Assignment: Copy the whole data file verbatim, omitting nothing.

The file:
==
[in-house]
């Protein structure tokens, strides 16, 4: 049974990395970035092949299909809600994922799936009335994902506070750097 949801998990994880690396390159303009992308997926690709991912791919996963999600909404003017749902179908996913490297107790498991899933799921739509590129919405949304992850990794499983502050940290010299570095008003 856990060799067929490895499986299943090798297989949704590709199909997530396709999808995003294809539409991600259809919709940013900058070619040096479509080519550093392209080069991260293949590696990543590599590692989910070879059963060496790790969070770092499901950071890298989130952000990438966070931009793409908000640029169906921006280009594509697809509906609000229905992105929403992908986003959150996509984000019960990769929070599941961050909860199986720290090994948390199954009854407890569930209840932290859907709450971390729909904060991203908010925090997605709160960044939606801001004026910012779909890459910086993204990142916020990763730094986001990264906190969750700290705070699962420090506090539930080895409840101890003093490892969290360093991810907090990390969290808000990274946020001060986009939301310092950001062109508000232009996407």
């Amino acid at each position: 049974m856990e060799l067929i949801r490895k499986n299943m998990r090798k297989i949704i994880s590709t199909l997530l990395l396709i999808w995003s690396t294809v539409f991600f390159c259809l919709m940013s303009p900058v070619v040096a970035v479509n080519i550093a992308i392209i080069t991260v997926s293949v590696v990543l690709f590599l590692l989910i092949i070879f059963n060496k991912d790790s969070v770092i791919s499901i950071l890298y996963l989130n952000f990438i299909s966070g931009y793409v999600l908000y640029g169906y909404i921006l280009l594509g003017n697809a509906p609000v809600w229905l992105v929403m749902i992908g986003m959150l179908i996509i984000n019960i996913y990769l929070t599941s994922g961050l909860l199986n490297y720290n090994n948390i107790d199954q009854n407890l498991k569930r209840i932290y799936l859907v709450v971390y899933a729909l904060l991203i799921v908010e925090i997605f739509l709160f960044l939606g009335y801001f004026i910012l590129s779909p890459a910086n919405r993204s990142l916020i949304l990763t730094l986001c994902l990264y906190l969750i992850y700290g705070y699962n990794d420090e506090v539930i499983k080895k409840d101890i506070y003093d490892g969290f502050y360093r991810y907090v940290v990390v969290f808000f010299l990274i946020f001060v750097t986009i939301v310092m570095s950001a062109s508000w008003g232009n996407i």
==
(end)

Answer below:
[in-house]
């Protein structure tokens, strides 16, 4: 049974990395970035092949299909809600994922799936009335994902506070750097 949801998990994880690396390159303009992308997926690709991912791919996963999600909404003017749902179908996913490297107790498991899933799921739509590129919405949304992850990794499983502050940290010299570095008003 856990060799067929490895499986299943090798297989949704590709199909997530396709999808995003294809539409991600259809919709940013900058070619040096479509080519550093392209080069991260293949590696990543590599590692989910070879059963060496790790969070770092499901950071890298989130952000990438966070931009793409908000640029169906921006280009594509697809509906609000229905992105929403992908986003959150996509984000019960990769929070599941961050909860199986720290090994948390199954009854407890569930209840932290859907709450971390729909904060991203908010925090997605709160960044939606801001004026910012779909890459910086993204990142916020990763730094986001990264906190969750700290705070699962420090506090539930080895409840101890003093490892969290360093991810907090990390969290808000990274946020001060986009939301310092950001062109508000232009996407």
């Amino acid at each position: 049974m856990e060799l067929i949801r490895k499986n299943m998990r090798k297989i949704i994880s590709t199909l997530l990395l396709i999808w995003s690396t294809v539409f991600f390159c259809l919709m940013s303009p900058v070619v040096a970035v479509n080519i550093a992308i392209i080069t991260v997926s293949v590696v990543l690709f590599l590692l989910i092949i070879f059963n060496k991912d790790s969070v770092i791919s499901i950071l890298y996963l989130n952000f990438i299909s966070g931009y793409v999600l908000y640029g169906y909404i921006l280009l594509g003017n697809a509906p609000v809600w229905l992105v929403m749902i992908g986003m959150l179908i996509i984000n019960i996913y990769l929070t599941s994922g961050l909860l199986n490297y720290n090994n948390i107790d199954q009854n407890l498991k569930r209840i932290y799936l859907v709450v971390y899933a729909l904060l991203i799921v908010e925090i997605f739509l709160f960044l939606g009335y801001f004026i910012l590129s779909p890459a910086n919405r993204s990142l916020i949304l990763t730094l986001c994902l990264y906190l969750i992850y700290g705070y699962n990794d420090e506090v539930i499983k080895k409840d101890i506070y003093d490892g969290f502050y360093r991810y907090v940290v990390v969290f808000f010299l990274i946020f001060v750097t986009i939301v310092m570095s950001a062109s508000w008003g232009n996407i």